NEW YORK (Reuters) - Circle Internet Financial, a Boston-based bitcoin startup backed by Goldman Sachs Group Inc, has received New York’s first BitLicense, allowing it to offer digital currency services in the state.
The firm, founded in 2013, released a new version of its mobile payment service on Tuesday.
The BitLicense from the New York Department of Financial Services is based on the first set of U.S. state guidelines for companies that operate in virtual currencies such as bitcoin, which is created and exchanged independent of banks.
The guidelines, issued in June, are aimed at protecting consumers, preventing money laundering and boosting cyber-security.
Circle uses bitcoin blockchain technology to allow consumers to send and transmit dollars, President and co-founder Sean Neville said in an interview. “We think of ourselves as a consumer finance company. We see bitcoin as an enabling technology.”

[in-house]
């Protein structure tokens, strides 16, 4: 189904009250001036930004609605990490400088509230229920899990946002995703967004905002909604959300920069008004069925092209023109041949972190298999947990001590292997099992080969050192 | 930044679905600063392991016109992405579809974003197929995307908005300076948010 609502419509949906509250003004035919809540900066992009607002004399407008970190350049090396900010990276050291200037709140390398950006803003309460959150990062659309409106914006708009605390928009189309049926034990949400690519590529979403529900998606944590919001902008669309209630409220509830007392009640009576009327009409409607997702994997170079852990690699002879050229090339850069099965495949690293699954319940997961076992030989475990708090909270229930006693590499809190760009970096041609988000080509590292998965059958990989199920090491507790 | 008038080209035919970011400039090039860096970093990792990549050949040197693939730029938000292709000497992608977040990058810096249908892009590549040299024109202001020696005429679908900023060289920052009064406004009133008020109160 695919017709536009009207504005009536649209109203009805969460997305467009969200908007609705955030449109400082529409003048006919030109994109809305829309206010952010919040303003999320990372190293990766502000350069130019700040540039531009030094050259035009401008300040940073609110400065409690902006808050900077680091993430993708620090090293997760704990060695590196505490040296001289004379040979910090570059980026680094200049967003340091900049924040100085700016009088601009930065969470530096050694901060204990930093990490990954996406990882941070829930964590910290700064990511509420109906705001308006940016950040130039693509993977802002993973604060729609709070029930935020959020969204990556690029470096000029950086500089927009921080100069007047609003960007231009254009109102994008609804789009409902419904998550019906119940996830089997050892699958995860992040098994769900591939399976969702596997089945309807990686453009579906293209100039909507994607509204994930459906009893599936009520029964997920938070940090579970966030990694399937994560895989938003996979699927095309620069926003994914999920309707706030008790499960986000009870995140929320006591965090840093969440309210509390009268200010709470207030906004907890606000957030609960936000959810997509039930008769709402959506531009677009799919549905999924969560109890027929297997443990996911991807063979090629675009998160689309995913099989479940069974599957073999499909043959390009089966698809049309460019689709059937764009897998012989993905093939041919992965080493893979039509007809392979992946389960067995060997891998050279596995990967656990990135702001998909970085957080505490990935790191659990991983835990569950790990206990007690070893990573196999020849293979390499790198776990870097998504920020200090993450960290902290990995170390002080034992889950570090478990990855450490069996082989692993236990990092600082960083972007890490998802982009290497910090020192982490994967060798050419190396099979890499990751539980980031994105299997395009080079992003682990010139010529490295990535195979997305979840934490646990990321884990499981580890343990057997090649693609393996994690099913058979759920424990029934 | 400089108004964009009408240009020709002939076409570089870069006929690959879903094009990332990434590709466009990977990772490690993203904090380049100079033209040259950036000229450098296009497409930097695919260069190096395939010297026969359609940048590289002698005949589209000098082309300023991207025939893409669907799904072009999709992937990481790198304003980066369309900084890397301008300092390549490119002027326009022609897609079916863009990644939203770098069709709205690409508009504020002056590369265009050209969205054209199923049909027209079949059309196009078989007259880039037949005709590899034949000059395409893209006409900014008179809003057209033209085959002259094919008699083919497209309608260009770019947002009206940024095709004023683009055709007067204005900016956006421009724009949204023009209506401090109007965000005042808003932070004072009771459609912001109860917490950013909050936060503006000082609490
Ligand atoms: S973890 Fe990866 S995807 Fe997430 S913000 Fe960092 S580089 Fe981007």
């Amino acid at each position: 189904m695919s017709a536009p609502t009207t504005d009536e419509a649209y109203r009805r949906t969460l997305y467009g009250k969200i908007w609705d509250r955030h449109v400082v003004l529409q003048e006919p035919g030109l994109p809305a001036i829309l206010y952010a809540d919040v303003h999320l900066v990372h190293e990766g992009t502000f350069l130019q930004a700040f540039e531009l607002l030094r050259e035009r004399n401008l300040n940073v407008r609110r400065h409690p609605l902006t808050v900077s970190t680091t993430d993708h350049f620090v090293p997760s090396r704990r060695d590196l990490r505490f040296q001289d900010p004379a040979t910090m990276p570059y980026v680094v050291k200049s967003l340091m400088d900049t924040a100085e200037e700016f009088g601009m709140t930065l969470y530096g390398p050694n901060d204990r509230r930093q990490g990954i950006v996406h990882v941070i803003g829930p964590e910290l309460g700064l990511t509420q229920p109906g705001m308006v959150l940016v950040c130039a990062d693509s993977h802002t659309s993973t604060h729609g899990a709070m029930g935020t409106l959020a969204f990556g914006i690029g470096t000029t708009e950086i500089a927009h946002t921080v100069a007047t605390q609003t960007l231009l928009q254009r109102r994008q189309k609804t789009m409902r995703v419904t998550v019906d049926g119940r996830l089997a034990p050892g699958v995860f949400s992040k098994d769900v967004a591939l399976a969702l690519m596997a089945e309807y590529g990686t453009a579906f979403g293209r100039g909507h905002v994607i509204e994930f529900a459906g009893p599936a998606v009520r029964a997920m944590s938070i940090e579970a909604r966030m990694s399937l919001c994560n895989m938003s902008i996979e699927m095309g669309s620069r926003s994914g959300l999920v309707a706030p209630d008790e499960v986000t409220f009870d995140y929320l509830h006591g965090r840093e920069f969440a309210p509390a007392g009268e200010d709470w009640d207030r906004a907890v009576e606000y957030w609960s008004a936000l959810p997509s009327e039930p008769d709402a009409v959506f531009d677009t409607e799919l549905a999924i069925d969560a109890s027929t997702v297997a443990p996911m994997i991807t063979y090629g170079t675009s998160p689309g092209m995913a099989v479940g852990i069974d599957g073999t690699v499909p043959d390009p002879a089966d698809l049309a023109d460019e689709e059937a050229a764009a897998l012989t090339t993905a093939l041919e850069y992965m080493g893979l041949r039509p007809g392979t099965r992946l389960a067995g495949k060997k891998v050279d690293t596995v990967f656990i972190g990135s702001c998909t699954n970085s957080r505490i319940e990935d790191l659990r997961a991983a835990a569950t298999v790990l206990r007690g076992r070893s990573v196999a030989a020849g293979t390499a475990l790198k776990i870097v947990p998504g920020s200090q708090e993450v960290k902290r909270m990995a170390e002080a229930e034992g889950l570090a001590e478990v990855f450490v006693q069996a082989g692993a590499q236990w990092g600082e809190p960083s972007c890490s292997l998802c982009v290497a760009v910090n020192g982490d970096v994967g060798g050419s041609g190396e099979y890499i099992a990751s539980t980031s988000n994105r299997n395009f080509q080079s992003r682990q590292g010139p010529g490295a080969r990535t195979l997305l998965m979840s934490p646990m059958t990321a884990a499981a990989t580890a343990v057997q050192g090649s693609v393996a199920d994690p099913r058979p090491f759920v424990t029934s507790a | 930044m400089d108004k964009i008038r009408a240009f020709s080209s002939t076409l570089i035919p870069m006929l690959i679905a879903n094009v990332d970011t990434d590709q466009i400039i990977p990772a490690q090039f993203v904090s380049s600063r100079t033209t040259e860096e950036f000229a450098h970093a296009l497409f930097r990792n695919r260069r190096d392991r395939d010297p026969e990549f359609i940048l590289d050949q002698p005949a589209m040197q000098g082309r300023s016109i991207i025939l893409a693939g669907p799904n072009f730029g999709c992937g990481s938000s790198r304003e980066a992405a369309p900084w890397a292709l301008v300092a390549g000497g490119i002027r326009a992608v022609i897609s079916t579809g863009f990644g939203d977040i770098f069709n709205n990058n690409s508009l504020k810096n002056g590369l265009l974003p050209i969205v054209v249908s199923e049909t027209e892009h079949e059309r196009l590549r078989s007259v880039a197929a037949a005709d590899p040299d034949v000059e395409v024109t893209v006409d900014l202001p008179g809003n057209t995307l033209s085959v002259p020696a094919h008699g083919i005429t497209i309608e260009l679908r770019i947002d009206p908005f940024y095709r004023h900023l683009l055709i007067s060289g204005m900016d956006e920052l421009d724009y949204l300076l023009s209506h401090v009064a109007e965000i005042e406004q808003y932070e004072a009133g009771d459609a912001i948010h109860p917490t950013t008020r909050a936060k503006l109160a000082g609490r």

Circle still relies on banks, and partners with Silicon Valley Bank in the United States, he noted.
The firm has obtained or is seeking money transmitter licenses in other states as well.
Existing virtual currency firms that operate in New York have until August 10 to apply for a BitLicense. To date, the New York Department of Financial Services said it has received 25 applications, which it will continue to evaluate for approval.
The license puts in place “rules of the road that help protect consumers from loss or theft and root out illicit activity,” Anthony Albanese, the regulator’s acting superintendent, said in a statement on Tuesday.
Circle is backed by $76 million in venture capital from Goldman Sachs and other investors, according to its website. Its last venture capital round was co-led by Goldman and Chinese investor IDG Capital Partners.
Editing by Jonathan Oatis